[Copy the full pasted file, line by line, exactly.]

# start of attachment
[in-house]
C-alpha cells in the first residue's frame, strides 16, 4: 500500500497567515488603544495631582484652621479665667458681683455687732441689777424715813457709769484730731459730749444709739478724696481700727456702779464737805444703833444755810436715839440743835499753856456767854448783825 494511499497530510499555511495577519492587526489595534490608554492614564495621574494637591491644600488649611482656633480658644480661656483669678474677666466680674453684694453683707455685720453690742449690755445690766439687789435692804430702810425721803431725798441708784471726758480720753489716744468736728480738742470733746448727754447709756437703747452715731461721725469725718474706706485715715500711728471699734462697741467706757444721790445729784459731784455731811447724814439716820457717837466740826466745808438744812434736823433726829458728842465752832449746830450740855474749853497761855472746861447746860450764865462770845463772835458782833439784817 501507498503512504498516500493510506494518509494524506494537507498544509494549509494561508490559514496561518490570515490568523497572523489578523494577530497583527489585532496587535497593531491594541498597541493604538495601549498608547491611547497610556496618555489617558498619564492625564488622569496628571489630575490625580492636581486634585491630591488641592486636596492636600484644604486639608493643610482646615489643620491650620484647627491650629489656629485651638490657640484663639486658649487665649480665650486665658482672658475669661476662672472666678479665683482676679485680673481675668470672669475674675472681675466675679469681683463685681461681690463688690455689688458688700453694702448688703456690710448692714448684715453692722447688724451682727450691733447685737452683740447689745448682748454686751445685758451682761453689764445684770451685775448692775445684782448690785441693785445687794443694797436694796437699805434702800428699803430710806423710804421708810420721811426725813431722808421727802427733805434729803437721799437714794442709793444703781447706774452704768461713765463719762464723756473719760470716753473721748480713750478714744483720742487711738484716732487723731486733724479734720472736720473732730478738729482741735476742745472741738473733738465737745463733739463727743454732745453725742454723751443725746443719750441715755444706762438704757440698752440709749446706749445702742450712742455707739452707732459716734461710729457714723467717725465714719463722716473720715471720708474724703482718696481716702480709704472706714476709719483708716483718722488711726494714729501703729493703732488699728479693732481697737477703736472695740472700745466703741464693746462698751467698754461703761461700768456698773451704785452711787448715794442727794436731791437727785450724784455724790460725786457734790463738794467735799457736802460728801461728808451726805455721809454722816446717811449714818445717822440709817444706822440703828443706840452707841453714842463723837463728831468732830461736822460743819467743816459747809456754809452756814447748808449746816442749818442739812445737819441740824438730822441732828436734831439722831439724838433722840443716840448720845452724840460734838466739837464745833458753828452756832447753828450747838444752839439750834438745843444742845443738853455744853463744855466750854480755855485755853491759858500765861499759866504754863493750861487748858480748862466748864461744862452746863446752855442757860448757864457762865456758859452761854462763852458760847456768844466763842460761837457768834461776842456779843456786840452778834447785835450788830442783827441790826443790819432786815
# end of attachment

[in-house]
C-alpha cells in the first residue's frame, strides 16, 4: 500500500497567515488603544495631582484652621479665667458681683455687732441689777424715813457709769484730731459730749444709739478724696481700727456702779464737805444703833444755810436715839440743835499753856456767854448783825 494511499497530510499555511495577519492587526489595534490608554492614564495621574494637591491644600488649611482656633480658644480661656483669678474677666466680674453684694453683707455685720453690742449690755445690766439687789435692804430702810425721803431725798441708784471726758480720753489716744468736728480738742470733746448727754447709756437703747452715731461721725469725718474706706485715715500711728471699734462697741467706757444721790445729784459731784455731811447724814439716820457717837466740826466745808438744812434736823433726829458728842465752832449746830450740855474749853497761855472746861447746860450764865462770845463772835458782833439784817 501507498503512504498516500493510506494518509494524506494537507498544509494549509494561508490559514496561518490570515490568523497572523489578523494577530497583527489585532496587535497593531491594541498597541493604538495601549498608547491611547497610556496618555489617558498619564492625564488622569496628571489630575490625580492636581486634585491630591488641592486636596492636600484644604486639608493643610482646615489643620491650620484647627491650629489656629485651638490657640484663639486658649487665649480665650486665658482672658475669661476662672472666678479665683482676679485680673481675668470672669475674675472681675466675679469681683463685681461681690463688690455689688458688700453694702448688703456690710448692714448684715453692722447688724451682727450691733447685737452683740447689745448682748454686751445685758451682761453689764445684770451685775448692775445684782448690785441693785445687794443694797436694796437699805434702800428699803430710806423710804421708810420721811426725813431722808421727802427733805434729803437721799437714794442709793444703781447706774452704768461713765463719762464723756473719760470716753473721748480713750478714744483720742487711738484716732487723731486733724479734720472736720473732730478738729482741735476742745472741738473733738465737745463733739463727743454732745453725742454723751443725746443719750441715755444706762438704757440698752440709749446706749445702742450712742455707739452707732459716734461710729457714723467717725465714719463722716473720715471720708474724703482718696481716702480709704472706714476709719483708716483718722488711726494714729501703729493703732488699728479693732481697737477703736472695740472700745466703741464693746462698751467698754461703761461700768456698773451704785452711787448715794442727794436731791437727785450724784455724790460725786457734790463738794467735799457736802460728801461728808451726805455721809454722816446717811449714818445717822440709817444706822440703828443706840452707841453714842463723837463728831468732830461736822460743819467743816459747809456754809452756814447748808449746816442749818442739812445737819441740824438730822441732828436734831439722831439724838433722840443716840448720845452724840460734838466739837464745833458753828452756832447753828450747838444752839439750834438745843444742845443738853455744853463744855466750854480755855485755853491759858500765861499759866504754863493750861487748858480748862466748864461744862452746863446752855442757860448757864457762865456758859452761854462763852458760847456768844466763842460761837457768834461776842456779843456786840452778834447785835450788830442783827441790826443790819432786815